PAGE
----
7. Enhanced Brown-Driver-Briggs Hebrew and English Lexicon – נָתַן – verb give, put, set
  8. this Hebrew word has various meaning; it seems that its basic meaning is “to give” (which is given in various Hebrew Grammars)
  9. The syntax of the verse – the verb “נָתַן” (nātan) follows two nouns (“sign” and “covenant”) and relates to both nouns (not just one)
  10. I think the New Living Translation has it correctly; God is “giving” (not “making”) a covenant sign (not just a covenant)

Being An Example

Your life forms the ceiling above which you cannot influence people to grow. Luke records Jesus as saying, “A pupil is not above his teacher; but everyone, after he has been fully trained, will be like his teacher” (Luke 6:40).

This is not to say that they cannot grow beyond you. They most certainly can. But you don’t have any influence over that. If students grow beyond you, they are not growing because of you; they are increasing in spite of you. Seldom does the students’ maturity eclipse that of his teachers.

That is one reason why James warned, “Let not many of you become teachers, my brethren, knowing that as such we will incur a stricter judgment” (James 3:1). Judged more strictly because of what the teacher teaches and the lives of the people we create. That is what Paul meant when he said, “You are our letter, written in our hearts, known and read by all men” (2 Cor. 3:2).

The apostle called others to follow his example and imitate him. “Therefore I exhort you, be imitators of me” (1 Cor. 4:6). “Brethren, join in following my example and observe those who walk according to the pattern you have in us” (Phil. 3:17). There is a correct way (pattern) to live for God that can be seen and followed.

We think it sounds really spiritual to say, “No, no, no, don’t follow my example; follow the example of Jesus. Don’t look to me, look to Christ.” This sounds humble. This sounds spiritual. But this is not how the Bible teaches us to work as teachers. The truth is, students will follow your example whether you like it or not. They will follow your example whether you tell them to or not. They will follow us, so we must follow Christ. This is what Paul said in another place: “Be imitators of me, just as I also am of Christ” (1 Cor. 11:1).

Adapted by Mark Johnson


Who doesn’t like getting together with friends and sharing about life? What’s not to love about having deep conversations about spiritual truths with those close to you? Those things are great, and we should do more of them, but they are not the church. People seem to be increasingly thinking that their spiritual hangouts with friends a congregation. They are exploring the question: What is the church? Great question.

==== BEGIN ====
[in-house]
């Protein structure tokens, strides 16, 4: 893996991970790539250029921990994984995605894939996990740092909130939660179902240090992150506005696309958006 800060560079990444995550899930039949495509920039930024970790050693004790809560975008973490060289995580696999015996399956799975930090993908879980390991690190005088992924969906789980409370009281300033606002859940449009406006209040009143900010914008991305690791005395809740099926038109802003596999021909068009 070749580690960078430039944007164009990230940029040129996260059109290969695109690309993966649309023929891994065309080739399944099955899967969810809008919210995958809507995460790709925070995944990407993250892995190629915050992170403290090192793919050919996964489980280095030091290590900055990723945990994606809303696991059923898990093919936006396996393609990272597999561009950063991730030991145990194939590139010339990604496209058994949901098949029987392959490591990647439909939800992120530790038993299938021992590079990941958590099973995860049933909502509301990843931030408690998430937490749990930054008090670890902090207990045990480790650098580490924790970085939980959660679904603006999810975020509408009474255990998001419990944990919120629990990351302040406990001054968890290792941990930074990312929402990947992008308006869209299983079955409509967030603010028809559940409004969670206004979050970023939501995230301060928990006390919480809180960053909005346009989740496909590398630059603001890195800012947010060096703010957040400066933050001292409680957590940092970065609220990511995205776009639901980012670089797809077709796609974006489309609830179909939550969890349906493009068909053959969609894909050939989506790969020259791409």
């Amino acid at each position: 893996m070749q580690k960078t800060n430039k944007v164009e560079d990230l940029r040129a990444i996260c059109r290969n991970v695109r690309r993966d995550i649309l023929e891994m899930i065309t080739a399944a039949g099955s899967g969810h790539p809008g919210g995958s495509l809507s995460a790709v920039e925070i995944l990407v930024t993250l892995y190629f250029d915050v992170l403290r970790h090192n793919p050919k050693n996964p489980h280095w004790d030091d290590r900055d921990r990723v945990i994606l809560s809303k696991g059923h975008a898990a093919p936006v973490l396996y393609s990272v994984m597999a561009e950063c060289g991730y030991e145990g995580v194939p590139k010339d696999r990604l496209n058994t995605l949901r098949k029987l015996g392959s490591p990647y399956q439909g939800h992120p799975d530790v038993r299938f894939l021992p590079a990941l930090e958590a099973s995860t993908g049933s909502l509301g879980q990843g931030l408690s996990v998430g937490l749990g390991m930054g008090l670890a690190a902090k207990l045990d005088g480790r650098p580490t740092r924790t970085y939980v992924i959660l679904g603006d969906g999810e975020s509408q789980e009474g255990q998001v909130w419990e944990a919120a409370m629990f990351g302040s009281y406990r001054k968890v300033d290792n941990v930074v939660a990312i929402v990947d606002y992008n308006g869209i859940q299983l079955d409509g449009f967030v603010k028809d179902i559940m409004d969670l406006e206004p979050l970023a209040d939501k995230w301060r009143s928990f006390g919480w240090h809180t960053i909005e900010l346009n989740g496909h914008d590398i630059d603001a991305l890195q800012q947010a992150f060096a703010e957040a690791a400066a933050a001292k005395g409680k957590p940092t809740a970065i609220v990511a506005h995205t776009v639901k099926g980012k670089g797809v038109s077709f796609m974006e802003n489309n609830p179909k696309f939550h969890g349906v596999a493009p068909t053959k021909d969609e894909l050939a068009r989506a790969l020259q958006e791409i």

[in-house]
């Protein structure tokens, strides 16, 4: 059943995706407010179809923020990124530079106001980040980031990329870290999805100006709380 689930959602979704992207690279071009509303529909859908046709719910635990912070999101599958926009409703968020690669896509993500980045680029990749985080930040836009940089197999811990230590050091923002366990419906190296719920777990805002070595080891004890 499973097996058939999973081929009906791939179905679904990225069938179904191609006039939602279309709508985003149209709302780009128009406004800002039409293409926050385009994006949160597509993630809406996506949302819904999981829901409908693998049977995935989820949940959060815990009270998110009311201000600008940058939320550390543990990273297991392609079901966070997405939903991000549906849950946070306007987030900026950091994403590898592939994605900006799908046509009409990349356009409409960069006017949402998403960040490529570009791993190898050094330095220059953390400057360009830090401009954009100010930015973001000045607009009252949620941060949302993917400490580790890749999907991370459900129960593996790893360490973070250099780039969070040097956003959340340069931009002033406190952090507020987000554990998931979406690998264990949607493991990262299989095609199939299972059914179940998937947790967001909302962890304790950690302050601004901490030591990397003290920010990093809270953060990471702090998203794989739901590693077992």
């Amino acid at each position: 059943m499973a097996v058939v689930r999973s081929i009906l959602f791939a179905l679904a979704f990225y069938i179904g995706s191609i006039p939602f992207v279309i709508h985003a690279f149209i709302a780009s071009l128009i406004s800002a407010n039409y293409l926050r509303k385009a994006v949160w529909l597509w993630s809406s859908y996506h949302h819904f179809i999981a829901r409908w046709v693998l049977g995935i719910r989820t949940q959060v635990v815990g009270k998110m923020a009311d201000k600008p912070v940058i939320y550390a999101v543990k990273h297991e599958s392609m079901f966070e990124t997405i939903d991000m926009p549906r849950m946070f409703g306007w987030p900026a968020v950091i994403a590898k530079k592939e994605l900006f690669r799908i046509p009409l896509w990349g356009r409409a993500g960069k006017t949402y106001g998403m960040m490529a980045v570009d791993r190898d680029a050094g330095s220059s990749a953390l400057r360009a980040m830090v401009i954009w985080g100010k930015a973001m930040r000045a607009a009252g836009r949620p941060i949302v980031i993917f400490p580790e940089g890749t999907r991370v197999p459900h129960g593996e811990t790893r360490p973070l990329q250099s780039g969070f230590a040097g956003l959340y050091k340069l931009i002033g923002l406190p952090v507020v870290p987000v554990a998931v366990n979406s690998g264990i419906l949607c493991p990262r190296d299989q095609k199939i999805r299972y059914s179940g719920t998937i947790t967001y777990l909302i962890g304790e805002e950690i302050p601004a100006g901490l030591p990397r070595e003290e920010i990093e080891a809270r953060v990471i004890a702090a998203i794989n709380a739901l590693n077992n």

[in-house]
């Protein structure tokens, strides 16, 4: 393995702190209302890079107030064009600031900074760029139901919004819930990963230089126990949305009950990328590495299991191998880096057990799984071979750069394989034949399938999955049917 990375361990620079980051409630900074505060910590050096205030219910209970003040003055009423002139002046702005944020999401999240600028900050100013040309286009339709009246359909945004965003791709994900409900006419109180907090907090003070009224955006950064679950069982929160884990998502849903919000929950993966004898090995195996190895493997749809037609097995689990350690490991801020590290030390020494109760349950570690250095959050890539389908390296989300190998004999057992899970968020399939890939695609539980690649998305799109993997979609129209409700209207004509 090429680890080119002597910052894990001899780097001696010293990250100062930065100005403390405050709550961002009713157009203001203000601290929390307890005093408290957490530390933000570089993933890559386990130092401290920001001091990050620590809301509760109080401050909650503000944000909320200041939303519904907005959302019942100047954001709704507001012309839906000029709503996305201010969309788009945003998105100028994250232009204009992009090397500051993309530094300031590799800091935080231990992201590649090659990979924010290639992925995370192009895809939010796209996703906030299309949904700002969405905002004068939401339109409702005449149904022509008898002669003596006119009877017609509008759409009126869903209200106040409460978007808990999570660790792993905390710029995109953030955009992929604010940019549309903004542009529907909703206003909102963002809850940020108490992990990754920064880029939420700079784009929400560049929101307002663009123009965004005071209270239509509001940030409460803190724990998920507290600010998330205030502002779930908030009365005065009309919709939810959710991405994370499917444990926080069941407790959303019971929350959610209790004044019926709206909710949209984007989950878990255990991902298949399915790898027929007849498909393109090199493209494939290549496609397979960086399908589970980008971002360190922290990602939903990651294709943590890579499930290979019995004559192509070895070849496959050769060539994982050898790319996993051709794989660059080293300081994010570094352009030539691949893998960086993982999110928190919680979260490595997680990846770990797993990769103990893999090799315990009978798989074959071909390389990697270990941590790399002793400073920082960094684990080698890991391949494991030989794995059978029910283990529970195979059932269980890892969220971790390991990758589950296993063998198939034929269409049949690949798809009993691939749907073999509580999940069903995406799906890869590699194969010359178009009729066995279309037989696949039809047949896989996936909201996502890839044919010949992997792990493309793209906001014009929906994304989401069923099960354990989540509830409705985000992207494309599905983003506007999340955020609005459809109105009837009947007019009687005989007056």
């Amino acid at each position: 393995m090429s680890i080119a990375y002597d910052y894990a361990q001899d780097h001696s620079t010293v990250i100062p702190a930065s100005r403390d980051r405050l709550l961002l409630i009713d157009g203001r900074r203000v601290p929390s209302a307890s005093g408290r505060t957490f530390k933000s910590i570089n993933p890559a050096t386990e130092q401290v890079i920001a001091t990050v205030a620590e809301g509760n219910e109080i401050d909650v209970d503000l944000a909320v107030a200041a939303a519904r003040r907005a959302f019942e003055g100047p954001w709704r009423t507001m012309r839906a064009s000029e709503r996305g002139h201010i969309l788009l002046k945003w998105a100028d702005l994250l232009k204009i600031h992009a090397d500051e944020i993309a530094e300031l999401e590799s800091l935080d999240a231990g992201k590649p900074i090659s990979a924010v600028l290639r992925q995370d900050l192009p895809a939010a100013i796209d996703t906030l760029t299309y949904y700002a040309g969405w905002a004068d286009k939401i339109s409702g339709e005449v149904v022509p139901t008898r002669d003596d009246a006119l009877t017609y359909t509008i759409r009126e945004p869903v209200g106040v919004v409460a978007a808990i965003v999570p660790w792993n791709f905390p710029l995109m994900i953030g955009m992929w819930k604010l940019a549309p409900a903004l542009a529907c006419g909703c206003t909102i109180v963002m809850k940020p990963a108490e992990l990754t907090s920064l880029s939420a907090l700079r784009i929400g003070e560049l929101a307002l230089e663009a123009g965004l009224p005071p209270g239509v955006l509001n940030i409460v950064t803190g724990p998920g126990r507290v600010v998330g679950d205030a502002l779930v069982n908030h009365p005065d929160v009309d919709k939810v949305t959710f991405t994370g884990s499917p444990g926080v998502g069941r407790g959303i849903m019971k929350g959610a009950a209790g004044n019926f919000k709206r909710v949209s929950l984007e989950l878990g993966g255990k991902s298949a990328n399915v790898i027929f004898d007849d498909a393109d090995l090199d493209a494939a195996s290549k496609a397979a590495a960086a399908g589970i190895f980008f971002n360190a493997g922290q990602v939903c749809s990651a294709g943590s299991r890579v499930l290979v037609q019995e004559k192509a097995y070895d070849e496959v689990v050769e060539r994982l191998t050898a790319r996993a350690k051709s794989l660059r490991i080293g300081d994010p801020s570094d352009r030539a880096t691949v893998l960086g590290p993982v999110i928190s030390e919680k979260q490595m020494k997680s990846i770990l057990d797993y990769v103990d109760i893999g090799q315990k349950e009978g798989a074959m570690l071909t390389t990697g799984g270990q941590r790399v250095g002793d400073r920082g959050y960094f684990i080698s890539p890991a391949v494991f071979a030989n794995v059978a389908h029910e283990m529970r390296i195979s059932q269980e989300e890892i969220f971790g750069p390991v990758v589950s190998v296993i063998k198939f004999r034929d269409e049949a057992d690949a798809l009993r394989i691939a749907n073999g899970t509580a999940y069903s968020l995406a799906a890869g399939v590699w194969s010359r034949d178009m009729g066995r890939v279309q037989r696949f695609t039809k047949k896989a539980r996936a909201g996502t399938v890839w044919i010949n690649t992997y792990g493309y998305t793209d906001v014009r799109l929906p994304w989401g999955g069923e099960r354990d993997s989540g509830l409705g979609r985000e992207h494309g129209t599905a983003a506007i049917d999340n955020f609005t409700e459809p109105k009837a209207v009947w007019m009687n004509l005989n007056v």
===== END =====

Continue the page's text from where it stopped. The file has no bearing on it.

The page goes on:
It seems like some of those who are asking this question are not driven by a desire to be a part of a biblical church of any model. They just want an excuse to claim their discussions over dinner as church. There are several ways these gatherings of friends fail short of what it means to be the church.

First, they raise questions of self-centeredness. When someone desires to break away from being an active part of a local church and instead wants to substitute a gathering of friends in its place, the question to consider is not “Can we?” but rather “Why would we?” It’s a matter of motivation.

Second, they prevent us from growing as we should. You and I need other people to be the church. We need other people who aren’t like us to be the church. We need other people who are not like us to help us become more like Christ. Other people who are in different life stages than us, have different personalities than us, come from different backgrounds than us, not only protect us from heresy, they help chip away and sand off our self-centered traits. When we just gather with friends and those like us, we remove much of the way God uses others in the body to refine us. The desire to be only with those like yourself assumes that only they can teach you and help you grow. It dismisses the contributions others can (and would) make in your sanctification.

Third, they rob us of places of service. There are so many avenues for growth and service that can never be yours if you exchange being a part of a church with hanging out with friends. The church comes together to serve one another using the spiritual gifts the Holy Spirit has given us and goes out to help others using the equipping of the saints the church provides for us.

Will you be hurt within the church? Absolutely, but who is to say Christ will not use that to conform you to His image? Jesus has promised to be in the midst of even two or three gathered in His name, but He has not called that the church. If you are gathering with a group of friends to talk about life and the Scriptures, don’t stop. But don’t confuse it with church either. Seek to build up the bride of Christ, not try to replace her.

Edited by Mark Johnson

Reasons We Should Sing Passionately

From the beginning of the church, singing has been an integral part of corporate worship. The first hymns are as old as the early books of the Bible. Here are just five of the many reasons we should all sing passionately as the church this Sunday:

1) We are commanded to sing! We are called to sing; indeed, the Scriptures command us – more than 250 times – that we are to sing. It’s hardly one of those “controversial” issues that are hard to ascertain precisely what scripture is saying. It’s not a choice; it’s not dependent on “feeling like it;” it’s not our prerogative.

Throughout Biblical history, in every place and circumstance; in victory, in defeat; in celebrations and festivals; in death and mourning; singing was second nature for people of faith. Indeed, the largest book of the Bible is itself a songbook, exploring the range of human experience and interaction with God through singing.